Spartan Soldiers adopt a new way to look at fitness
Soldiers from B Co., 1/64 Armor, 2HBCT, 3rd Inf. Div. incorporate various forms of physical training as part of the unit's new Functional Athlete Spartan Training which focuses on building Soldiers' physical and mental resiliency.

FORT STEWART, Ga. - Drawing from the proven methods employed by the Army's 75th Ranger Regiment, the Soldiers from Bravo Company, 1st Battalion, 64th Armor Regiment with the help of the unit's commander, spearheaded a new pilot physical training comprehensive development program focused on Soldiers to become more resilient in combat and reach new levels of fitness.

The program was coined the Functional Athlete Spartan Training because it re-shapes the way Soldiers look at fitness. The program not only looks at the physical wellbeing but also the specific skills and challenges Soldiers face during combat.

"The goal of the Functional Athlete Spartan Training is to teach Infantry Soldiers how to employ reserves of mental and physical toughness that in the past has been previously unexplored," said Capt. Brian Kitching, commander, B Co.,1/64 AR.

Infantry Soldiers must be able to be physically fit with enough endurance to maintain energy required for sustained movements over great distances and elevation, stated Capt. Kitching.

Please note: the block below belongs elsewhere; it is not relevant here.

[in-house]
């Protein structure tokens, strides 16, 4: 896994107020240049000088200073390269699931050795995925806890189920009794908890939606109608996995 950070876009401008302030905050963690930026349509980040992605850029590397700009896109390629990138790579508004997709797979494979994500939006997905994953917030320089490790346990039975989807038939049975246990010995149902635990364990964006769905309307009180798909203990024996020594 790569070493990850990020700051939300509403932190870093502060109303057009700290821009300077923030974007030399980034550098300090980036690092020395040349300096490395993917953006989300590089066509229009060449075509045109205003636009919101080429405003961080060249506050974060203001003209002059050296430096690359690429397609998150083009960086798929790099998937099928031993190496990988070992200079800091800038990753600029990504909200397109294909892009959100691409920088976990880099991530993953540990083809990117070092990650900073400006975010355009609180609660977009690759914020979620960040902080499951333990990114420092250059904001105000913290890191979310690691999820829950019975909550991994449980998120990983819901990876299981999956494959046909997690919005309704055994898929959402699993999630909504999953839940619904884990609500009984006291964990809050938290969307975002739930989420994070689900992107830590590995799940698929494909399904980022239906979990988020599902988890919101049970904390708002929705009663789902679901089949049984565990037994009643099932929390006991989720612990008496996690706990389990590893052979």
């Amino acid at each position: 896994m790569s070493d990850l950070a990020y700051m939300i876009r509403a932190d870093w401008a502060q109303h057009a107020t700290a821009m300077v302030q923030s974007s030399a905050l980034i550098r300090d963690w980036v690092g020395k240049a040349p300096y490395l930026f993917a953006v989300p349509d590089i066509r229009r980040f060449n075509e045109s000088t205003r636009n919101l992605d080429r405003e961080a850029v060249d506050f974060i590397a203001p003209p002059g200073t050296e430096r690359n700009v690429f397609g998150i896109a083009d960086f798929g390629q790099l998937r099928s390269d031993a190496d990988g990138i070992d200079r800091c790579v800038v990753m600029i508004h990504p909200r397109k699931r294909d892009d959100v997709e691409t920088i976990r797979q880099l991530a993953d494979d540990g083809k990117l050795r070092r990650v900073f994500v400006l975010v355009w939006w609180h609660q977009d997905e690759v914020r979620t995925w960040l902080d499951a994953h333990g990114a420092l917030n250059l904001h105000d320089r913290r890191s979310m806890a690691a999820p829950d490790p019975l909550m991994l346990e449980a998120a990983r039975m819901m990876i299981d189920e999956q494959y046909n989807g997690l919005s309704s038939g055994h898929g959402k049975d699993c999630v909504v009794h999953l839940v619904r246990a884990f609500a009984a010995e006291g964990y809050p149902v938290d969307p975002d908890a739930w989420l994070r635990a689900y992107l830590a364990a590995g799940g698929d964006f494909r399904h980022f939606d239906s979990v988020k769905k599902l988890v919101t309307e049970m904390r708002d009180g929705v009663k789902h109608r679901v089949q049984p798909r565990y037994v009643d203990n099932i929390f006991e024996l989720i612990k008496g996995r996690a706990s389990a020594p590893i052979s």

Soldiers must also have coordination and mental agility during these conditions to move swiftly from cover to cover on the battlefield.

"It sounds easy but remember this is all done while carrying a full combat load, additional weapons and equipment, a casualty under fire while still having enough energy to carry out high impact Infantry maneuvers on the battlefield," said 1st Lt. Harry Chamberlin, executive officer, Co. B, 1/64 AR. "This training will allow our Bayonet Soldiers to be able to complete any mission and defeat any enemy no matter how tough or demanding the environment or circumstances."

The Functional Athlete Spartan Training empowers leaders at the squad level to execute challenging training every day, sometimes two times a day.

Part of the training also includes education. Soldiers need to know on how to maintain a nutritious lifestyle and make choices that will help shape them into the most lethal and survivable combat machines they can possibly be, stated Capt. Kitching.

"After completing this training, our Soldiers will have the power, agility, balance, and coordination to move under fire without risking unnecessary injury to himself or his comrades.
Soldiers who successfully go through training will not only be physically fit but will also be able to meet the ultimate test that challenges every Infantry Soldier the test combat," Capt. Kitching said.

Page last updated Fri January 20th, 2012 at 12:37